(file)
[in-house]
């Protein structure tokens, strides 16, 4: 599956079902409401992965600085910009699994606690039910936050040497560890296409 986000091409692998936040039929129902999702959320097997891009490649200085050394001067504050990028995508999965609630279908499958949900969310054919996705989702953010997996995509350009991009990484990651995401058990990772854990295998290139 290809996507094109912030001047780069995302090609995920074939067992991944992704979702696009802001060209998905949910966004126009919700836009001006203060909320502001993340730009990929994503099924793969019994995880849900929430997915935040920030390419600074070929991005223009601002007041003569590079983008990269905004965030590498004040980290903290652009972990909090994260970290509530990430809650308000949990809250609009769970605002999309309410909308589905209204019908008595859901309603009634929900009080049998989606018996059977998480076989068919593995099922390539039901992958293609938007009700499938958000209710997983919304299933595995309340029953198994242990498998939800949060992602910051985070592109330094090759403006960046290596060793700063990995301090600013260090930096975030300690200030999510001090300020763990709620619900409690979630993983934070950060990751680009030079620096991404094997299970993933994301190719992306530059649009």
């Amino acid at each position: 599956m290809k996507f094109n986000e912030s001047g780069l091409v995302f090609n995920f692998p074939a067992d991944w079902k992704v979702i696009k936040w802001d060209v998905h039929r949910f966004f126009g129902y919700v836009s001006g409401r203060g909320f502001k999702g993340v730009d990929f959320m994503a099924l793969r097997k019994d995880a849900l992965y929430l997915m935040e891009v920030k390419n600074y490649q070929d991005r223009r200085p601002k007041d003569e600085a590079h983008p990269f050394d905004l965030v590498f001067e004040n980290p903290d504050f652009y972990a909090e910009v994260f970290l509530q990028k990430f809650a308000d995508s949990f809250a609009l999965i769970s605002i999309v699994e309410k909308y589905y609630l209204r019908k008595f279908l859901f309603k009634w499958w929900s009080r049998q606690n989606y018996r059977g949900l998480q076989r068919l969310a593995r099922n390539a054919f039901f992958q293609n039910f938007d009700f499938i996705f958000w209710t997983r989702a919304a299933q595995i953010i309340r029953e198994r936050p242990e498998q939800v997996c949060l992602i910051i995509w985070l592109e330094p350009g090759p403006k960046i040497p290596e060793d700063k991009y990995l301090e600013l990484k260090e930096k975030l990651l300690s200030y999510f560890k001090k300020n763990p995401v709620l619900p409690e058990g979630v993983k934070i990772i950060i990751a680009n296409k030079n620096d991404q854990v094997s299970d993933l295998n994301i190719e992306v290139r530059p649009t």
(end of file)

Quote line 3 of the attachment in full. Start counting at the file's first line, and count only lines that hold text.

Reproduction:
């Amino acid at each position: 599956m290809k996507f094109n986000e912030s001047g780069l091409v995302f090609n995920f692998p074939a067992d991944w079902k992704v979702i696009k936040w802001d060209v998905h039929r949910f966004f126009g129902y919700v836009s001006g409401r203060g909320f502001k999702g993340v730009d990929f959320m994503a099924l793969r097997k019994d995880a849900l992965y929430l997915m935040e891009v920030k390419n600074y490649q070929d991005r223009r200085p601002k007041d003569e600085a590079h983008p990269f050394d905004l965030v590498f001067e004040n980290p903290d504050f652009y972990a909090e910009v994260f970290l509530q990028k990430f809650a308000d995508s949990f809250a609009l999965i769970s605002i999309v699994e309410k909308y589905y609630l209204r019908k008595f279908l859901f309603k009634w499958w929900s009080r049998q606690n989606y018996r059977g949900l998480q076989r068919l969310a593995r099922n390539a054919f039901f992958q293609n039910f938007d009700f499938i996705f958000w209710t997983r989702a919304a299933q595995i953010i309340r029953e198994r936050p242990e498998q939800v997996c949060l992602i910051i995509w985070l592109e330094p350009g090759p403006k960046i040497p290596e060793d700063k991009y990995l301090e600013l990484k260090e930096k975030l990651l300690s200030y999510f560890k001090k300020n763990p995401v709620l619900p409690e058990g979630v993983k934070i990772i950060i990751a680009n296409k030079n620096d991404q854990v094997s299970d993933l295998n994301i190719e992306v290139r530059p649009t």